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  • Teachers set to get minimal raises


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    Teachers set to get minimal raises

    In a bleak budget year, they agree to accept less money than last year.


    © St. Petersburg Times,
    published June 7, 2001

    Under a proposed contract for the 2001-2002 school year, Pinellas County teachers would get an average of 2.7 percent raises plus a one-time bonus of $850.

    Teachers voted 2,162 to 1,802 Tuesday to support the contract, which was negotiated by the teachers union and district representatives.

    Under the deal, district support employees and administrators will get average salary increases of 2.5 percent. Additionally, the district will continue to pick up sharply rising health insurance costs for its employees. On average, the district will pay $728 per employee for health care.

    The School Board will vote on the contracts and employee health care plans at 1 p.m. Tuesday at district headquarters, 301 Fourth St. SW in Largo.

    Next year's contract pales in comparison to last year's, when teachers got average raises of 6 percent, plus another 1.7 percent for two additional training days. It was the biggest raise in more than a decade, but educators said it was still not nearly enough to be competitive with surrounding states and some surrounding counties.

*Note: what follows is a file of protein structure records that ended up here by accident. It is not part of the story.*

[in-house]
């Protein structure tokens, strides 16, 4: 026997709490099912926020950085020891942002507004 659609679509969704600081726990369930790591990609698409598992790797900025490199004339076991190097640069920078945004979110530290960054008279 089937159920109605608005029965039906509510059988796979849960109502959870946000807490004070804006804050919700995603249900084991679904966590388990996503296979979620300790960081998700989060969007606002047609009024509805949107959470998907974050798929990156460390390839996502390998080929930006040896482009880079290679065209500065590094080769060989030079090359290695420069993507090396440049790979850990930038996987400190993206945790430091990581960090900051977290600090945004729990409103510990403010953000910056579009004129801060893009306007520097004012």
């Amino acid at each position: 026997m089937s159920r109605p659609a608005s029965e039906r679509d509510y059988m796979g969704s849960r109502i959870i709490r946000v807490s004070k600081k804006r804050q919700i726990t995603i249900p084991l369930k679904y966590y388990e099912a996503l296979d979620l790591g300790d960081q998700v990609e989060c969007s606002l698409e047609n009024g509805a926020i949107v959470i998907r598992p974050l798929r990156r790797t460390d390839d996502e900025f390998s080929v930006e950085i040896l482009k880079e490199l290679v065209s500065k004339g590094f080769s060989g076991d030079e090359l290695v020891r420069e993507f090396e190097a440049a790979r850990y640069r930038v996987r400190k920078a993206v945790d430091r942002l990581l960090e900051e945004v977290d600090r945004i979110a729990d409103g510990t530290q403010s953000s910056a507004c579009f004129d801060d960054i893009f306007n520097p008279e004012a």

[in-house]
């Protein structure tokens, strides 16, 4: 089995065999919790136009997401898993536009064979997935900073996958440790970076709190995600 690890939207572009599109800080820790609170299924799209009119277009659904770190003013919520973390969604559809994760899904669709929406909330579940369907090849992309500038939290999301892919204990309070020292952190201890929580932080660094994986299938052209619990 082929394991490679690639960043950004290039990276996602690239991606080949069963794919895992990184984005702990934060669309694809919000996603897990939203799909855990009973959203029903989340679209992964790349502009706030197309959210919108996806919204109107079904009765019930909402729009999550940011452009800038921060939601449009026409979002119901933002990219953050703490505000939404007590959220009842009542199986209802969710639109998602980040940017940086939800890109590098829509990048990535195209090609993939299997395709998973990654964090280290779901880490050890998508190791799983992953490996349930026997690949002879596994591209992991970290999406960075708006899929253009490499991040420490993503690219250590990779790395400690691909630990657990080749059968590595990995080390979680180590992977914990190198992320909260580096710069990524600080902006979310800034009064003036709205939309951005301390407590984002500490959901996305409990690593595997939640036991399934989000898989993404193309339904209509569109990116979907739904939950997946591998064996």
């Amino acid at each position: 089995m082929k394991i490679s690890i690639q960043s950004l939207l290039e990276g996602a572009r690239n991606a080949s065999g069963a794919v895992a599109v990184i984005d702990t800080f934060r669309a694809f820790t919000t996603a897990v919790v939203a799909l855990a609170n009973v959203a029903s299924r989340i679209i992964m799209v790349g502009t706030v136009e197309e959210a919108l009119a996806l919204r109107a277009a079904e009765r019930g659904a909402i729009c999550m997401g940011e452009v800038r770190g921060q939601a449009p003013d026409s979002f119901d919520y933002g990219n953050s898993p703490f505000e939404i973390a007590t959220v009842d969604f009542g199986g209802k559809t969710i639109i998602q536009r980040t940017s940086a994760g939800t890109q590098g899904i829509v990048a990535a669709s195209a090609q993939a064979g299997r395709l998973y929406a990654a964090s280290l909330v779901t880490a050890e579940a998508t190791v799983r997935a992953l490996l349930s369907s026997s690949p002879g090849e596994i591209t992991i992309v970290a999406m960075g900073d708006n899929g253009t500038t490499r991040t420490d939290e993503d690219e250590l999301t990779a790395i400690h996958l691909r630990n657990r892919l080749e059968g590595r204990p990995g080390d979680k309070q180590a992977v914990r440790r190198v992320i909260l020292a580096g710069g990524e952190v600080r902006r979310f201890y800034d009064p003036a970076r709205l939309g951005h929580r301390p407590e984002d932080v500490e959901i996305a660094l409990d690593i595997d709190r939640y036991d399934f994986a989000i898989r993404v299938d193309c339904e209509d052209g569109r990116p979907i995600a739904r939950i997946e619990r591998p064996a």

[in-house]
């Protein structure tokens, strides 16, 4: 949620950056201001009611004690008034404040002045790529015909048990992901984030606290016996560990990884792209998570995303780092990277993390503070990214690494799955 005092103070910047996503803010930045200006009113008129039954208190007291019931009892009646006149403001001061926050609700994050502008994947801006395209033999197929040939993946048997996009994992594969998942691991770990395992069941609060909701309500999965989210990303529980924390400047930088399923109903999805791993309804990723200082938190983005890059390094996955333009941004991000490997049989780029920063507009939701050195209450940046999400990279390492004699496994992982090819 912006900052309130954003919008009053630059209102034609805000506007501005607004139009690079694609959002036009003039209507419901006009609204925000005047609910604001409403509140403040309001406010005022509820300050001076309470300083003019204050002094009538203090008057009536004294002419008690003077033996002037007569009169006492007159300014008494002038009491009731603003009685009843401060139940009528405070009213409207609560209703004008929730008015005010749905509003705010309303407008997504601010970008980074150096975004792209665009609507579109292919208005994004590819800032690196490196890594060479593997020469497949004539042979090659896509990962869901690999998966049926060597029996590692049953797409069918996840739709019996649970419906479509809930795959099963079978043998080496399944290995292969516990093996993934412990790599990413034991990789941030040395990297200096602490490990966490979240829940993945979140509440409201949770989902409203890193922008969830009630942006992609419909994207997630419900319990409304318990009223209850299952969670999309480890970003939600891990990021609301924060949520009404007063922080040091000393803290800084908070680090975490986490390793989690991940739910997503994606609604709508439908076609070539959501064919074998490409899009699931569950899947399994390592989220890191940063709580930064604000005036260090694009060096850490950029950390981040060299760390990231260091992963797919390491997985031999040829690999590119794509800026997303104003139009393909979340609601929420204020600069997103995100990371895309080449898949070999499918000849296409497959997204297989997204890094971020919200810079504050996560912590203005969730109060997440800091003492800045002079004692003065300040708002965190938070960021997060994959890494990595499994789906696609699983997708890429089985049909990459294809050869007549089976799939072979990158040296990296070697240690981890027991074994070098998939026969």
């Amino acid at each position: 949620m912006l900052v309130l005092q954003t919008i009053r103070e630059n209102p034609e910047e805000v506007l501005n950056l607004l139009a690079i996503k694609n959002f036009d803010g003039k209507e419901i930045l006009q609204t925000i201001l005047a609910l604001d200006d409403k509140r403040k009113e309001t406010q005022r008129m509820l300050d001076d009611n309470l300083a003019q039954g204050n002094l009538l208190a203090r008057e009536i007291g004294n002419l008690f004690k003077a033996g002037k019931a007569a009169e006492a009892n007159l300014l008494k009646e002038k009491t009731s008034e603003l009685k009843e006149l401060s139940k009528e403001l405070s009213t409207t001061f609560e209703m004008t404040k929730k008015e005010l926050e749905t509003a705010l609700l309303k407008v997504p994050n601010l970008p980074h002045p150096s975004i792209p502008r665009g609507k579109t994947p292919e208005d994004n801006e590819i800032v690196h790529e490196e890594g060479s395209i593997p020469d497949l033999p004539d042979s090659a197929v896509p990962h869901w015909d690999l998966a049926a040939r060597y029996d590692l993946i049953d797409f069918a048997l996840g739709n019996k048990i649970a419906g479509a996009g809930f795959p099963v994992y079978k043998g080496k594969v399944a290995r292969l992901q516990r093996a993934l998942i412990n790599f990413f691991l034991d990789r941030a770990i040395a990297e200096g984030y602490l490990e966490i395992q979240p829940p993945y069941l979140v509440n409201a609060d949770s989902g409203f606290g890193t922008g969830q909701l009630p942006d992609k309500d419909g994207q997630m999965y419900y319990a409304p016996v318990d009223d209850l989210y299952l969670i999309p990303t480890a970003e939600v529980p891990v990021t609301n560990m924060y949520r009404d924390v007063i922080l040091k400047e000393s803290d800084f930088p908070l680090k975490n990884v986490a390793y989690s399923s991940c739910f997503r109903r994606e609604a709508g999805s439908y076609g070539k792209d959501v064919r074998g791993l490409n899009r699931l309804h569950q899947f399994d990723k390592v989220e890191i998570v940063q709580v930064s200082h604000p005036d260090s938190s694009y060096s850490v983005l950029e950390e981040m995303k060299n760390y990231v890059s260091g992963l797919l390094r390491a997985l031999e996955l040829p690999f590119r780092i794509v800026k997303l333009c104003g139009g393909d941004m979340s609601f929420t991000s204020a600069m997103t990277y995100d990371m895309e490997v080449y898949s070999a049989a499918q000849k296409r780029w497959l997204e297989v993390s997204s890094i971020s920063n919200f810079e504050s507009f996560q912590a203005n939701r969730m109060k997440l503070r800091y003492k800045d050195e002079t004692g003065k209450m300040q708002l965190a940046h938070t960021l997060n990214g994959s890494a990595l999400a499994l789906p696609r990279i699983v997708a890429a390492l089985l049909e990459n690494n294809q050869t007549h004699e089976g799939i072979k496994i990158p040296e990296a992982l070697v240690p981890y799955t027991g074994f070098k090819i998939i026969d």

Teachers approved last year's contract by a wider margin -- a fact that doesn't surprise Jade Moore, executive director of the teachers union.

    "It's a legitimate reaction to the value of the contract," Moore said. "It's a bad salary schedule."

    Moore pointed out, though, that Pinellas' pay package is far better than some other Florida counties', such as Hernando, that are struggling financially.

    Under the new contract, beginning teachers will earn $29,400, plus the $850 bonus. Last year, new teachers earned $28,800 plus a one-time $1,000 bonus.

    One aspect of the contract that has riled teachers is that the one-time, state-mandated $850 bonus is counted as more money, but it doesn't count toward a teacher's retirement.

    "I think what's causing a lot of it is the $850 bonus in there," said Pinellas schools spokesman Ron Stone.

    But teachers are also upset that in some steps at the top of the salary schedule, salaries are the same as last year. Some teachers wonder why more money isn't being pumped in to reward those with classroom experience.

    The minimal raises come during a bleak budget year. Pinellas got a fraction of the money it received last year, so officials said they had to find $12.8-million to balance the budget and provide even small raises.

    All schools are losing 10 percent of their discretionary budgets, and all district-level departments are cutting 2 percent of their budgets. Teachers on special assignment in district offices are being returned to classroom teaching positions.

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